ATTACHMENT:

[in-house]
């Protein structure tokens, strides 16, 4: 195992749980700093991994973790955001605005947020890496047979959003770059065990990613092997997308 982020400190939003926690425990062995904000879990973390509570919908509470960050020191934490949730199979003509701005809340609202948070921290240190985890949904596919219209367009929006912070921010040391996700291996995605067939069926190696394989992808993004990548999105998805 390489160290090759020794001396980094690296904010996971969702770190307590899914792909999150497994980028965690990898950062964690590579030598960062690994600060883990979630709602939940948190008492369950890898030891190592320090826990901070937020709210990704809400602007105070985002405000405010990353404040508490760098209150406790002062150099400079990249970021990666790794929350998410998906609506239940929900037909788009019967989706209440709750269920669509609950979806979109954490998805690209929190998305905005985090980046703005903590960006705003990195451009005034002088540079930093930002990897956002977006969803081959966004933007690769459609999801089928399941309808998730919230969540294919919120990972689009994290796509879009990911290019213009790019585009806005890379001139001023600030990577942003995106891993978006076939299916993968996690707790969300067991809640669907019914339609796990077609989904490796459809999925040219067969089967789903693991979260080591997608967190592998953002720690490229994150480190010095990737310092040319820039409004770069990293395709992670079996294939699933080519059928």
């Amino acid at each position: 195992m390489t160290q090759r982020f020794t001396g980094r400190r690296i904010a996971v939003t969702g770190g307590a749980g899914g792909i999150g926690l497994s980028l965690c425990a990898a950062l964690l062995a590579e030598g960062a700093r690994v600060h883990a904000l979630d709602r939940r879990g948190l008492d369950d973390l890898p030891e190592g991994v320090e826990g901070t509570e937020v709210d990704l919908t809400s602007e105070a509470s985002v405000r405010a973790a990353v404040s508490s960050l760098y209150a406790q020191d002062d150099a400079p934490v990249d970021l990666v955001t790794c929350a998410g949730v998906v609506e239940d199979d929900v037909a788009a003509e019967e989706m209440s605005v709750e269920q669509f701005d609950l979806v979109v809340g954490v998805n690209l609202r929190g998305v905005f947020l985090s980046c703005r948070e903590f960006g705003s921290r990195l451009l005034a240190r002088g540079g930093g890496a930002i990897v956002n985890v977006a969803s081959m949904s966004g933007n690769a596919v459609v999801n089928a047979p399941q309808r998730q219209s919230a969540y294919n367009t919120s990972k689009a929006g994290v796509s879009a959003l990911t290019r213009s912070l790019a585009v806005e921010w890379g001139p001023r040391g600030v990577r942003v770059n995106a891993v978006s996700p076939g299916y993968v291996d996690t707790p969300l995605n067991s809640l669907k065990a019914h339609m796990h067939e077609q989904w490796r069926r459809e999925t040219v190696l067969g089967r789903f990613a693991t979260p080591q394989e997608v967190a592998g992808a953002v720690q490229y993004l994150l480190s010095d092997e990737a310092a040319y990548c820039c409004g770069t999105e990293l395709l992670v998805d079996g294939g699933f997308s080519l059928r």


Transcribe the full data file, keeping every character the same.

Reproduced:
[in-house]
């Protein structure tokens, strides 16, 4: 195992749980700093991994973790955001605005947020890496047979959003770059065990990613092997997308 982020400190939003926690425990062995904000879990973390509570919908509470960050020191934490949730199979003509701005809340609202948070921290240190985890949904596919219209367009929006912070921010040391996700291996995605067939069926190696394989992808993004990548999105998805 390489160290090759020794001396980094690296904010996971969702770190307590899914792909999150497994980028965690990898950062964690590579030598960062690994600060883990979630709602939940948190008492369950890898030891190592320090826990901070937020709210990704809400602007105070985002405000405010990353404040508490760098209150406790002062150099400079990249970021990666790794929350998410998906609506239940929900037909788009019967989706209440709750269920669509609950979806979109954490998805690209929190998305905005985090980046703005903590960006705003990195451009005034002088540079930093930002990897956002977006969803081959966004933007690769459609999801089928399941309808998730919230969540294919919120990972689009994290796509879009990911290019213009790019585009806005890379001139001023600030990577942003995106891993978006076939299916993968996690707790969300067991809640669907019914339609796990077609989904490796459809999925040219067969089967789903693991979260080591997608967190592998953002720690490229994150480190010095990737310092040319820039409004770069990293395709992670079996294939699933080519059928």
């Amino acid at each position: 195992m390489t160290q090759r982020f020794t001396g980094r400190r690296i904010a996971v939003t969702g770190g307590a749980g899914g792909i999150g926690l497994s980028l965690c425990a990898a950062l964690l062995a590579e030598g960062a700093r690994v600060h883990a904000l979630d709602r939940r879990g948190l008492d369950d973390l890898p030891e190592g991994v320090e826990g901070t509570e937020v709210d990704l919908t809400s602007e105070a509470s985002v405000r405010a973790a990353v404040s508490s960050l760098y209150a406790q020191d002062d150099a400079p934490v990249d970021l990666v955001t790794c929350a998410g949730v998906v609506e239940d199979d929900v037909a788009a003509e019967e989706m209440s605005v709750e269920q669509f701005d609950l979806v979109v809340g954490v998805n690209l609202r929190g998305v905005f947020l985090s980046c703005r948070e903590f960006g705003s921290r990195l451009l005034a240190r002088g540079g930093g890496a930002i990897v956002n985890v977006a969803s081959m949904s966004g933007n690769a596919v459609v999801n089928a047979p399941q309808r998730q219209s919230a969540y294919n367009t919120s990972k689009a929006g994290v796509s879009a959003l990911t290019r213009s912070l790019a585009v806005e921010w890379g001139p001023r040391g600030v990577r942003v770059n995106a891993v978006s996700p076939g299916y993968v291996d996690t707790p969300l995605n067991s809640l669907k065990a019914h339609m796990h067939e077609q989904w490796r069926r459809e999925t040219v190696l067969g089967r789903f990613a693991t979260p080591q394989e997608v967190a592998g992808a953002v720690q490229y993004l994150l480190s010095d092997e990737a310092a040319y990548c820039c409004g770069t999105e990293l395709l992670v998805d079996g294939g699933f997308s080519l059928r």